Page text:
03:35 In most games, you’d just hard-code this value to 25 or 30. Because this is a frame rate demo, I’m passing in the current value of the FPS variable. Note that this is a maximum of the FPS. Setting the FPS to 10,000 won’t make that many frames happen.

03:52 You’re always limited by how fast each iteration of your game loop runs. What the .tick() method does is slow things down if your game loop executes very quickly, enforcing a maximum frame rate.

04:07 Let’s play around with zoomzoom a little bit. The little red dot is moving one pixel per iteration, and the frame rate is limited to 30 frames per second.

04:17 Let’s start by increasing the frame rate.

04:27 I’ve hit the up arrow many times now. It’s moving a tiny bit faster, but not by much. I’ve hit the upper limit on what my computer can do in each iteration.

04:37 Having a frame rate of 50 frames per second really is no different than 40 in this case. Let’s slow it down again.

04:52 At 20 frames per second, the dot is starting to move more slowly.

05:02 At 5 frames per second, you’re really starting to feel the pain. Okay, back up to 30 frames.

05:16 And let’s crank the speed up a bit.

05:21 At a speed of 5, each loop iteration moves the dot forward by five pixels. The motion isn’t great, but it is still almost fluid.

05:32 Now let me slow the frame rate down.

05:41 At 10 FPS, you can really see the stutter. This lower frame rate exposes how the movie is made. You no longer feel like there is fluid motion. The dot is skipping steps.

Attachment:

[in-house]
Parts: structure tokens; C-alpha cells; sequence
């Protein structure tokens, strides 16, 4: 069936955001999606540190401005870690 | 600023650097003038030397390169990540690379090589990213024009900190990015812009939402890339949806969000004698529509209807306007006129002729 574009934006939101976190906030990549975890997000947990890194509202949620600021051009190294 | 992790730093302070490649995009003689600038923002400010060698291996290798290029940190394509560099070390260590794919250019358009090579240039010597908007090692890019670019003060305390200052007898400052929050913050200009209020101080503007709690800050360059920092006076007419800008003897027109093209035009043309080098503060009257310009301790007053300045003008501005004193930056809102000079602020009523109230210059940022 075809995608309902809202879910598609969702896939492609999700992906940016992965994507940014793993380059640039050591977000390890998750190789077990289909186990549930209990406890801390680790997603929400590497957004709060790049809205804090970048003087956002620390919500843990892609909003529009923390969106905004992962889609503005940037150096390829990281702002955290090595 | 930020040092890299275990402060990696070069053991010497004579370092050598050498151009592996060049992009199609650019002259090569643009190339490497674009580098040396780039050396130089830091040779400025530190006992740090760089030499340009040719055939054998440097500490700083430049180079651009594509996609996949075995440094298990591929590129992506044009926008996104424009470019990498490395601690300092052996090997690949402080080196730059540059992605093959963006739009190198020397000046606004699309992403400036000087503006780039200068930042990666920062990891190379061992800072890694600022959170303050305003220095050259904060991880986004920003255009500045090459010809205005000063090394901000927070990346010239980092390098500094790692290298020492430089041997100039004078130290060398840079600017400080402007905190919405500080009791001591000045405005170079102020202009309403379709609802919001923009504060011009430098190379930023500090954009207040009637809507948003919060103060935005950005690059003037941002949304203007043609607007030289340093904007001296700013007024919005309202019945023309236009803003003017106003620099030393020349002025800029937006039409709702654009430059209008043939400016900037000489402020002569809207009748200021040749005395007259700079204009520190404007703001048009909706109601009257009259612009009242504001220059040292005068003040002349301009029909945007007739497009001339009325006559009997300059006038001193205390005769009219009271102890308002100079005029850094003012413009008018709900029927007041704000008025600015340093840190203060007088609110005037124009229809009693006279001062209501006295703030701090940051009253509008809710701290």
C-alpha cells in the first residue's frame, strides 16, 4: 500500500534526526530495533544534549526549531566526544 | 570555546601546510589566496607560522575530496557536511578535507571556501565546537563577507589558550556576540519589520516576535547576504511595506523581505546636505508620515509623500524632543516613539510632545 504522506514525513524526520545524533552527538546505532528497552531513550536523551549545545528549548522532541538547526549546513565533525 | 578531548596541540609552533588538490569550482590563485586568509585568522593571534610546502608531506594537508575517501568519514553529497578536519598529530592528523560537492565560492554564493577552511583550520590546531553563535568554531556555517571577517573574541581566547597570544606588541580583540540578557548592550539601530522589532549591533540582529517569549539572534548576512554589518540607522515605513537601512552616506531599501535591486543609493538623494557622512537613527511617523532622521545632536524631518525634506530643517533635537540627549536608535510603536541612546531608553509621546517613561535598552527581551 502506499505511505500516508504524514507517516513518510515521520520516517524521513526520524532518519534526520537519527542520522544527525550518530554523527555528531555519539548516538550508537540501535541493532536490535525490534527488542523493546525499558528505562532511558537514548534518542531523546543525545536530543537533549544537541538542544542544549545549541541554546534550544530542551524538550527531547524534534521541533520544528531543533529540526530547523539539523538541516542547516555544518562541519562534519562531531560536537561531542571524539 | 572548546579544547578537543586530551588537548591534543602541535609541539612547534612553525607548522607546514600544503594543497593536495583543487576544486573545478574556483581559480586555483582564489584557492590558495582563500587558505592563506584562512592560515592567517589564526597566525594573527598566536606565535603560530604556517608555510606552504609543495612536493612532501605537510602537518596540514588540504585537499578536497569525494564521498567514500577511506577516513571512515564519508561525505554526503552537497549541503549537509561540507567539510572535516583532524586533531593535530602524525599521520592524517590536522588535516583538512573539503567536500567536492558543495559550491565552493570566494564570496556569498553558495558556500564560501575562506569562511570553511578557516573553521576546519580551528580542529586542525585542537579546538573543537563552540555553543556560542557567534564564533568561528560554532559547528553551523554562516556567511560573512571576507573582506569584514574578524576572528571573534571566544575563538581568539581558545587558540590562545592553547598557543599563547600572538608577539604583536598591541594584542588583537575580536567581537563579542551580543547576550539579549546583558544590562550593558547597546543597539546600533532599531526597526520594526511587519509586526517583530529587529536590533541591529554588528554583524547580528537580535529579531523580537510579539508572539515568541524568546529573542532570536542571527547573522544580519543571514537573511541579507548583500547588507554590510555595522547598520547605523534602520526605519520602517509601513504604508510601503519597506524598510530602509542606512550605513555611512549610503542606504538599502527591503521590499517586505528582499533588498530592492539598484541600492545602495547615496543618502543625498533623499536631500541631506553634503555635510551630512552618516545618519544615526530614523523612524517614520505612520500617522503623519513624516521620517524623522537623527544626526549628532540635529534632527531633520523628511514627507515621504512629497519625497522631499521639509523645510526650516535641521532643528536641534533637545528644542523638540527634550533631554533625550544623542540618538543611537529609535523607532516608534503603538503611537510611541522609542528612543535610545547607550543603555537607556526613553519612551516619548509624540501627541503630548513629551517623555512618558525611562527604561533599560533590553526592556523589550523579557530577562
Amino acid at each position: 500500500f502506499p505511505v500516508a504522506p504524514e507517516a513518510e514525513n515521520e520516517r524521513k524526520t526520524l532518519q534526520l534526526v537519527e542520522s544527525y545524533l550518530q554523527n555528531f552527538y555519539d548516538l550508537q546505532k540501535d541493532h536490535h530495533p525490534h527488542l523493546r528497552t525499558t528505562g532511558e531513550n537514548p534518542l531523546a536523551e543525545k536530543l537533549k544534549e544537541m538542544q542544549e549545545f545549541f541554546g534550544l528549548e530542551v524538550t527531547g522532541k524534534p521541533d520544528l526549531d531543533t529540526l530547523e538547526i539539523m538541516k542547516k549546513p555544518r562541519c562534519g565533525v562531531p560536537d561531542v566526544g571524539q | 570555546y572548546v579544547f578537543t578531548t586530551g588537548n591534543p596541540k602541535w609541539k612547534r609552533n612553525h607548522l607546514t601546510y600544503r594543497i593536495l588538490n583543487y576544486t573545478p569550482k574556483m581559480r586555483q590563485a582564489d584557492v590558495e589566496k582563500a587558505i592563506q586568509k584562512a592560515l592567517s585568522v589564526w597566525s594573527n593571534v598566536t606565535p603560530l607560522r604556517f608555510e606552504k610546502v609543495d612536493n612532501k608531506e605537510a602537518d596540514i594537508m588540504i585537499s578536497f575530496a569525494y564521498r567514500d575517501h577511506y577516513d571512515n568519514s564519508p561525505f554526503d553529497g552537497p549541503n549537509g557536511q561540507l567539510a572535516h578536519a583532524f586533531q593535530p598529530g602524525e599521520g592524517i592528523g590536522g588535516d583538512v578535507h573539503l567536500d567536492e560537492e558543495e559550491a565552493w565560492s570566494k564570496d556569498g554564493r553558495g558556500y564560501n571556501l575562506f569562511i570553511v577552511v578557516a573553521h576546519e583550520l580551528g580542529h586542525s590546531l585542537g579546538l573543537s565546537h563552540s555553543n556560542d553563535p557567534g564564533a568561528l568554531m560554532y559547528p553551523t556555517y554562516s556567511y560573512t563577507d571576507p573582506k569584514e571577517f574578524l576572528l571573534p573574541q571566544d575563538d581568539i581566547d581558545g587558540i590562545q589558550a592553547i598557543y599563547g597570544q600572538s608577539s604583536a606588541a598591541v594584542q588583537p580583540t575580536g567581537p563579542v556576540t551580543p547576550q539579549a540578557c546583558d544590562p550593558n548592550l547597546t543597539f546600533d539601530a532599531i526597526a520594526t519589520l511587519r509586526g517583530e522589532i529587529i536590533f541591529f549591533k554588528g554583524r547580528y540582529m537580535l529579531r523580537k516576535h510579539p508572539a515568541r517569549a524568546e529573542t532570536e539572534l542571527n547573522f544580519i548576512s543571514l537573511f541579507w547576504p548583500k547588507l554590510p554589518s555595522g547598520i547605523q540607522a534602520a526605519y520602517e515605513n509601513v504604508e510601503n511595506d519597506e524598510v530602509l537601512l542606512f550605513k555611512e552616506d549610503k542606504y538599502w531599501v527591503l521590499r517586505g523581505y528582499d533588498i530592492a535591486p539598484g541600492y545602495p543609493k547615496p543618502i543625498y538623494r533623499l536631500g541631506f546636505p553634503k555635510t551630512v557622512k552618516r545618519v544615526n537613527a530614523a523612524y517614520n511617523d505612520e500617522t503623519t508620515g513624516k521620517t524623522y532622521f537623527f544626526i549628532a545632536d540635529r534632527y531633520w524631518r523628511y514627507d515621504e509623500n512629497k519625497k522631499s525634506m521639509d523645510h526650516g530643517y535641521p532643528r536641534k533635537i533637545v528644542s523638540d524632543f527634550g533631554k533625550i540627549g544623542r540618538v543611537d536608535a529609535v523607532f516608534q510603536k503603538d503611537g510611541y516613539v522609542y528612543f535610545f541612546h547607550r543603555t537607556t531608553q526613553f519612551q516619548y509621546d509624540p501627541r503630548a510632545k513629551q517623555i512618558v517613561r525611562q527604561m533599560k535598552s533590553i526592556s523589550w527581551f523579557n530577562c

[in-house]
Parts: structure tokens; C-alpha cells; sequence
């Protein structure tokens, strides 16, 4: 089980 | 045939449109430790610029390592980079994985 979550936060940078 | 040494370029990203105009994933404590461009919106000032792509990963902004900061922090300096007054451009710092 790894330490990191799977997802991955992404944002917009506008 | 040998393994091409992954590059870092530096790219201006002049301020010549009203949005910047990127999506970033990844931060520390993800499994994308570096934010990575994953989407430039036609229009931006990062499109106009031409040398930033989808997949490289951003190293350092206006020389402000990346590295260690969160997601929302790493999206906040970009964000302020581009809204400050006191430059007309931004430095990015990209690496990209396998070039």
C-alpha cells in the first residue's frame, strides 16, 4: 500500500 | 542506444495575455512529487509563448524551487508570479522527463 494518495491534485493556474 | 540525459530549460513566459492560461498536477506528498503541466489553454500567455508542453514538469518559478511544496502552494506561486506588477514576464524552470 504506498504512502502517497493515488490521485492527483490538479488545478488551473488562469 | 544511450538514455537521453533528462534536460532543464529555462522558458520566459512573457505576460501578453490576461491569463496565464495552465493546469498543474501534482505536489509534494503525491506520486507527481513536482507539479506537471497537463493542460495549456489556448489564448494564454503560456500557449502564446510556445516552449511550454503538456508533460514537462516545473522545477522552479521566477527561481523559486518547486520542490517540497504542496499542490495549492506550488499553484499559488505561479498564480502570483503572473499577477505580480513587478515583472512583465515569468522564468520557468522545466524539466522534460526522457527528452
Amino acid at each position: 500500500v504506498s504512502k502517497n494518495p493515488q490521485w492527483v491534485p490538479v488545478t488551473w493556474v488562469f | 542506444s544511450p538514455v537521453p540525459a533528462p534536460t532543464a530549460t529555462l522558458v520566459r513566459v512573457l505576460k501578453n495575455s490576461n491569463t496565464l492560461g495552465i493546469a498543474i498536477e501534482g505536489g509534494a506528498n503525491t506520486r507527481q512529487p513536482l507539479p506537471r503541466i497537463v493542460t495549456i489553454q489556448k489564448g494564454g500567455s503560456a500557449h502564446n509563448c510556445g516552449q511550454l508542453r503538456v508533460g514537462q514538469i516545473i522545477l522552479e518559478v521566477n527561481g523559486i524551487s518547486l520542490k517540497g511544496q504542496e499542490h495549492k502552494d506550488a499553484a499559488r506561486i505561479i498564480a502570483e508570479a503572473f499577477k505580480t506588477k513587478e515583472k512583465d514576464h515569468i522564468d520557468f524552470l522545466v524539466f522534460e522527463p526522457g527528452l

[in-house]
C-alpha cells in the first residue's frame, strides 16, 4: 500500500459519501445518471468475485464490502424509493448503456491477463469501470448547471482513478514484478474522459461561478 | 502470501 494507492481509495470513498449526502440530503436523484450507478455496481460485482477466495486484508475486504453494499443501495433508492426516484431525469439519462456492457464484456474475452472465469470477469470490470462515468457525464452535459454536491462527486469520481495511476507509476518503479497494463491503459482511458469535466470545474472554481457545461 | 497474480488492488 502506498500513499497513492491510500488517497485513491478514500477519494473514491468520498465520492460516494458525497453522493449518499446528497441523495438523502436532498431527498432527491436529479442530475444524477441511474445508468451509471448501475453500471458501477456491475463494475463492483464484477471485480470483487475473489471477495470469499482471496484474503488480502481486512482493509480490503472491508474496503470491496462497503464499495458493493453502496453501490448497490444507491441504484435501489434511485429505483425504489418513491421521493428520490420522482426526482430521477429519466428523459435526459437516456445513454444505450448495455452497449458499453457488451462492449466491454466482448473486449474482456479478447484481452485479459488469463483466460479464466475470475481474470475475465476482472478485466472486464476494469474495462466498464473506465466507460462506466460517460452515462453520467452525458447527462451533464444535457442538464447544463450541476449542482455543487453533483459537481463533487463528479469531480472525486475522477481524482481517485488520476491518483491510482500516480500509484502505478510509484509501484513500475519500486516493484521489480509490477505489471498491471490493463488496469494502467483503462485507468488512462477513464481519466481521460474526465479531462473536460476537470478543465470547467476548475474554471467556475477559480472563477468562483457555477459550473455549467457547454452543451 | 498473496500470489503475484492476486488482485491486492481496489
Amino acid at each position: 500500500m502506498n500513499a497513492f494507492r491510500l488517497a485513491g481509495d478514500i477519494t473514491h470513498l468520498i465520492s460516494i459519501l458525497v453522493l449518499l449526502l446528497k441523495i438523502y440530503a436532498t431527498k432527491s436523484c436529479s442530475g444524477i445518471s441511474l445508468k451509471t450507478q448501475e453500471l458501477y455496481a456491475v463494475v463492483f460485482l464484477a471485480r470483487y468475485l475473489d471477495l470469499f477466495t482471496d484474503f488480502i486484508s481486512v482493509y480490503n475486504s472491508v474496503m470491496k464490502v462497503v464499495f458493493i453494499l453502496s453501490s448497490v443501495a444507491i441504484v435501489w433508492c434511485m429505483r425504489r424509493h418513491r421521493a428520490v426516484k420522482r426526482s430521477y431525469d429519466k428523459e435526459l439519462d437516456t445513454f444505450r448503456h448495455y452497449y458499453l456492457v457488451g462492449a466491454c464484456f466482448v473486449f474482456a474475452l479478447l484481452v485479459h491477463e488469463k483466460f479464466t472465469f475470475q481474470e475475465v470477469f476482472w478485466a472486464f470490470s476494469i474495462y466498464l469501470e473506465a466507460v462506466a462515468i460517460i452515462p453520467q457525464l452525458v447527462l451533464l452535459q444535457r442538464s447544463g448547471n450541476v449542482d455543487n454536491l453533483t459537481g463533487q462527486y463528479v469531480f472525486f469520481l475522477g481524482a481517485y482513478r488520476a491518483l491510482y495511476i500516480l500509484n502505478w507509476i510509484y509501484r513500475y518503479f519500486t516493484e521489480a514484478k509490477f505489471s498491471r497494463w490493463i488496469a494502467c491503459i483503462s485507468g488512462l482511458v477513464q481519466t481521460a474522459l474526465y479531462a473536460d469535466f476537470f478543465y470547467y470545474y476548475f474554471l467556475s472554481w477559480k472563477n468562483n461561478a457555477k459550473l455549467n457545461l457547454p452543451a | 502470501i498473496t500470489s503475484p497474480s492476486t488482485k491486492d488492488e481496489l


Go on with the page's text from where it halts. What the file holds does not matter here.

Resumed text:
05:52 Remember, this is the same pixel speed as before, but the illusion of animation is breaking down.

06:11 Cranking the frame rate up to 60 and you get some nice clean motion. Even if I increase the speed to 20,

06:23 this still looks like it is moving rather than stuttering.

06:30 It isn’t perfect, but our eyes expect a bit of blur on things moving quickly, so our brain compensates.

06:39 A quick note here: You’re watching a video. Don’t act surprised, I can see you doing it. The video itself has a frame rate. Although I’ve cranked the frame rate of the game up to 60, the video’s own frame rate will limit what you can see.

06:53 This is why in older movies you would sometimes see strange patterns when they recorded CRT computer monitors or the spokes on a wheel. The frame rate of the movie recording interacts with the refresh rate of the monitor or the rotation rate of the wheel and creates odd visual effects.

07:11 Hopefully, that provides some clarity on how the frame rate affects the animation of your game. Let me quickly show you how to use the clock within SpaceRocks.

07:23 Nothing earth-shattering here. Modify the .__init__() method to create and store a Pygame Clock. Scrolling all the way down. Then use the .tick() method on the clock object at the bottom of your ._draw() method.

07:39 This will be the last thing to run in your game loop before the next iteration. I won’t bother demoing this at this point, there’s nothing new to see on the screen, but now your game will behave the same on computers of different speeds.

07:53 You’re steadily progressing forwards towards the game part of writing your game. In the next lesson, I’ll add some movement controls for the spaceship.